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Tissue Eng. 2005 Mar-Apr;11(3-4):448-57.

Effects of cell-to-collagen ratio in mesenchymal stem cell-seeded implants on tendon repair biomechanics and histology.

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  • 1Noyes Tissue Engineering and Biomechanics Laboratories, Department of Biomedical Engineering, University of Cincinnati, OH 45221, USA.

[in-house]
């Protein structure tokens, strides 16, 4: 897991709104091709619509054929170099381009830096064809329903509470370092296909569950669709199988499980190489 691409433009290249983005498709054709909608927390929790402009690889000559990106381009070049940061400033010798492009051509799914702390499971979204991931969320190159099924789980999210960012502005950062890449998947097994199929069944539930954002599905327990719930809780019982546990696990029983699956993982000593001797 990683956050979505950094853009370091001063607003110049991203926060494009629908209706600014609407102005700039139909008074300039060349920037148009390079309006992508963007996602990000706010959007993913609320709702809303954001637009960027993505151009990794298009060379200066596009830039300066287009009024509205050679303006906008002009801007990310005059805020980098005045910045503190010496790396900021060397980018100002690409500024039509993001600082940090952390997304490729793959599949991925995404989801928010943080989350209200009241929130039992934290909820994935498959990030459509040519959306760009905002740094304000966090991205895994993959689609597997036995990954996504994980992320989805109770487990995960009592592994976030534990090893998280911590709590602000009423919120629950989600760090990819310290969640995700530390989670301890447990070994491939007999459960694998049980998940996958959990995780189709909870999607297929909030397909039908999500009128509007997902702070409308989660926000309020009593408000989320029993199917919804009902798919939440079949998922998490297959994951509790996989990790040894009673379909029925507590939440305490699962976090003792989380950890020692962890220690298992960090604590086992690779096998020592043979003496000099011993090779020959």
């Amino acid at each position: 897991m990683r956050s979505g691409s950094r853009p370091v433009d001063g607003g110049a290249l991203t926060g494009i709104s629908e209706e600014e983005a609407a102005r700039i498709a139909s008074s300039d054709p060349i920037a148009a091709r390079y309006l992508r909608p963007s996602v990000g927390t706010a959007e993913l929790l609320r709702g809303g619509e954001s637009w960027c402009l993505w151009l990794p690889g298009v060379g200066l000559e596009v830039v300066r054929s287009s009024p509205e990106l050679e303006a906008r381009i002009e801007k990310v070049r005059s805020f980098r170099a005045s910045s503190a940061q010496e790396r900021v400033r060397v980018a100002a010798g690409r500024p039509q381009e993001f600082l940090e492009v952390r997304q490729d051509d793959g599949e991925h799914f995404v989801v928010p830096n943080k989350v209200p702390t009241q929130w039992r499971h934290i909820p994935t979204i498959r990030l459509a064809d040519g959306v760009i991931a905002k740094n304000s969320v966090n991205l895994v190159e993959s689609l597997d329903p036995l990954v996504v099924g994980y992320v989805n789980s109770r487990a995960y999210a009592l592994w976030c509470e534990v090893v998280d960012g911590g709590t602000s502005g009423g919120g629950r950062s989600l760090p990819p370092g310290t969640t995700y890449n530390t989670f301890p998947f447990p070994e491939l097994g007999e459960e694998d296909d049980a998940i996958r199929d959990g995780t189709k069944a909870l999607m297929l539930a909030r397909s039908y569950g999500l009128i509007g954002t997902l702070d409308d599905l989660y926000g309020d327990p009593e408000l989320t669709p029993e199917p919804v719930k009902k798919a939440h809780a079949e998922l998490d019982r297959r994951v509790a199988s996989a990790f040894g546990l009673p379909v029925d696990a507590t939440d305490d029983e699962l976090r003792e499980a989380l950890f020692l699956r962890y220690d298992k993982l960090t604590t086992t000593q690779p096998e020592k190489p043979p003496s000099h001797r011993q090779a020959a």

Autogenous tissue-engineered constructs were fabricated at four cell-to-collagen ratios (0.08, 0.04, 0.8, and 0.4 M/mg) by seeding mesenchymal stem cells (MSCs) from 16 adult rabbits at one of two seeding densities (0.1 x 10(6) and 1 x 10(6) cells/mL) in one of two collagen concentrations (1.3 and 2.6 mg/mL). The highest two ratios (0.4 and 0.8 M/mg) were damaged by excessive cell contraction and could not be used in subsequent in vivo studies. The remaining two sets of constructs were implanted into bilateral full-thickness, full-length defects created in the central third of the patellar tendon (PT). At 12 weeks after surgery, repair tissues were assigned for biomechanical (n = 13) and histological (n = 3) analyses. A second group of rabbits (n = 6) received bilateral acellular implants with the same two collagen concentrations. At 12 weeks, repair tissues were also assigned for biomechanical (n = 4) and histological (n = 2) analyses. No significant differences were observed in any structural or material properties or in histological appearance among the two cell-seeded and two acellular repair groups. Average maximum force and maximum stress of the repairs were approximately 30% of corresponding values for the central one-third of normal PT and higher than peak in vivo forces measured in rabbit PT from one of our previous publications. However, average repair stiffness and modulus were only 30 and 20% of normal PT values, respectively. Current repairs achieved higher maximum forces than in previous studies and without ectopic bone, but will need to achieve sufficient stiffness as well to be effective in the in vivo range of loading.

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